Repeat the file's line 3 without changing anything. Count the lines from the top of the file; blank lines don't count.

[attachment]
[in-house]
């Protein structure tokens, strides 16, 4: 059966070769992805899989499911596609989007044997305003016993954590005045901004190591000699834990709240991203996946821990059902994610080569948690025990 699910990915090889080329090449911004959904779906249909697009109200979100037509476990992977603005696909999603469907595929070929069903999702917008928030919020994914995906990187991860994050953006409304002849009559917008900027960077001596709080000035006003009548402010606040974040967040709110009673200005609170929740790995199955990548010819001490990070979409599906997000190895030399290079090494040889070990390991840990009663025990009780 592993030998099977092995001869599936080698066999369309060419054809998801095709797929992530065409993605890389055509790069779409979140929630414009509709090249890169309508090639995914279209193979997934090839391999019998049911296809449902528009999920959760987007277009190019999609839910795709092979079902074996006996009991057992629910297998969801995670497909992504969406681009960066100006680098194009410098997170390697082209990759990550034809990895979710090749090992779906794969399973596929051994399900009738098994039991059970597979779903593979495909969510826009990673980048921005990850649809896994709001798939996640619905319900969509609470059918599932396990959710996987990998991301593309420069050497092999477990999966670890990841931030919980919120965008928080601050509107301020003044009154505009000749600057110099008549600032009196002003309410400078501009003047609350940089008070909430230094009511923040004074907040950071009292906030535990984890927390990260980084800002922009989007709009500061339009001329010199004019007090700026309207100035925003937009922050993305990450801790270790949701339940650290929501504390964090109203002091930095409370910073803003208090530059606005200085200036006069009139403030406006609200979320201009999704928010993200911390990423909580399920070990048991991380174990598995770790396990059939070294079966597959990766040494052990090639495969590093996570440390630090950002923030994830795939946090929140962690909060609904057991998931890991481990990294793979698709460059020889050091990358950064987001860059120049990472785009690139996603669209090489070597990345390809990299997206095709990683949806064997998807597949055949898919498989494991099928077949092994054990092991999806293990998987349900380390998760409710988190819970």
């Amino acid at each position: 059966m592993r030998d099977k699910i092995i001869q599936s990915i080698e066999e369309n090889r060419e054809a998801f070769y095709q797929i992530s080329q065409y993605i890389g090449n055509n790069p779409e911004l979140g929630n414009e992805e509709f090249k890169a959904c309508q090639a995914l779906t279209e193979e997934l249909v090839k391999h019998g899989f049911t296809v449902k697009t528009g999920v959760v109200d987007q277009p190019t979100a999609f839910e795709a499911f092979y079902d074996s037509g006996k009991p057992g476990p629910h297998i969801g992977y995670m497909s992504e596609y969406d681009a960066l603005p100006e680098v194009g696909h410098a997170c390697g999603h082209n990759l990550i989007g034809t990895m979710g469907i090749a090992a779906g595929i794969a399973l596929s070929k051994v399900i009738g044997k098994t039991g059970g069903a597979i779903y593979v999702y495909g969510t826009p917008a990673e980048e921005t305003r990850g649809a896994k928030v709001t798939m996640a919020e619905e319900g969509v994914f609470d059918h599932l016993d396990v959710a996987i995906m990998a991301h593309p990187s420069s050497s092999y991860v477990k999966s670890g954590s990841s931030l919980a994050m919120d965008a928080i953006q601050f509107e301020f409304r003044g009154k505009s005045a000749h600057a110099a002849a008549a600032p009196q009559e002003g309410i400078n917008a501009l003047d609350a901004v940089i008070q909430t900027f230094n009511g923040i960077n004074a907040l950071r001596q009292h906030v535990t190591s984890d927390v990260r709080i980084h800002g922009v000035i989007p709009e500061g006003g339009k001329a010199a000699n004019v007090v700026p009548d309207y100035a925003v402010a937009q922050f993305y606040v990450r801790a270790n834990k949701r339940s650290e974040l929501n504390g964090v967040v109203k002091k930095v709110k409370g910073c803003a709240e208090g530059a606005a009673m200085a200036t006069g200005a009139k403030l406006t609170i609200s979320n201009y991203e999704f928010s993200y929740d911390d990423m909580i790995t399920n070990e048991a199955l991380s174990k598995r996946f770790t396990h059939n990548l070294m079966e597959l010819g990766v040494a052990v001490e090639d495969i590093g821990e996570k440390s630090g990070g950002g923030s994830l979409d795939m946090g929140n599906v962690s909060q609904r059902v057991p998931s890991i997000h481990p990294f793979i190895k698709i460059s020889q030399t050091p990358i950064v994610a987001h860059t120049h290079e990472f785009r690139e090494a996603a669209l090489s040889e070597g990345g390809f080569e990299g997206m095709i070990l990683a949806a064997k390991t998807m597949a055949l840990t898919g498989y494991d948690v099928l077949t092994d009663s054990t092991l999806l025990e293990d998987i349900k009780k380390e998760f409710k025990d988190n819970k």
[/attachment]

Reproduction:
């Amino acid at each position: 059966m592993r030998d099977k699910i092995i001869q599936s990915i080698e066999e369309n090889r060419e054809a998801f070769y095709q797929i992530s080329q065409y993605i890389g090449n055509n790069p779409e911004l979140g929630n414009e992805e509709f090249k890169a959904c309508q090639a995914l779906t279209e193979e997934l249909v090839k391999h019998g899989f049911t296809v449902k697009t528009g999920v959760v109200d987007q277009p190019t979100a999609f839910e795709a499911f092979y079902d074996s037509g006996k009991p057992g476990p629910h297998i969801g992977y995670m497909s992504e596609y969406d681009a960066l603005p100006e680098v194009g696909h410098a997170c390697g999603h082209n990759l990550i989007g034809t990895m979710g469907i090749a090992a779906g595929i794969a399973l596929s070929k051994v399900i009738g044997k098994t039991g059970g069903a597979i779903y593979v999702y495909g969510t826009p917008a990673e980048e921005t305003r990850g649809a896994k928030v709001t798939m996640a919020e619905e319900g969509v994914f609470d059918h599932l016993d396990v959710a996987i995906m990998a991301h593309p990187s420069s050497s092999y991860v477990k999966s670890g954590s990841s931030l919980a994050m919120d965008a928080i953006q601050f509107e301020f409304r003044g009154k505009s005045a000749h600057a110099a002849a008549a600032p009196q009559e002003g309410i400078n917008a501009l003047d609350a901004v940089i008070q909430t900027f230094n009511g923040i960077n004074a907040l950071r001596q009292h906030v535990t190591s984890d927390v990260r709080i980084h800002g922009v000035i989007p709009e500061g006003g339009k001329a010199a000699n004019v007090v700026p009548d309207y100035a925003v402010a937009q922050f993305y606040v990450r801790a270790n834990k949701r339940s650290e974040l929501n504390g964090v967040v109203k002091k930095v709110k409370g910073c803003a709240e208090g530059a606005a009673m200085a200036t006069g200005a009139k403030l406006t609170i609200s979320n201009y991203e999704f928010s993200y929740d911390d990423m909580i790995t399920n070990e048991a199955l991380s174990k598995r996946f770790t396990h059939n990548l070294m079966e597959l010819g990766v040494a052990v001490e090639d495969i590093g821990e996570k440390s630090g990070g950002g923030s994830l979409d795939m946090g929140n599906v962690s909060q609904r059902v057991p998931s890991i997000h481990p990294f793979i190895k698709i460059s020889q030399t050091p990358i950064v994610a987001h860059t120049h290079e990472f785009r690139e090494a996603a669209l090489s040889e070597g990345g390809f080569e990299g997206m095709i070990l990683a949806a064997k390991t998807m597949a055949l840990t898919g498989y494991d948690v099928l077949t092994d009663s054990t092991l999806l025990e293990d998987i349900k009780k380390e998760f409710k025990d988190n819970k």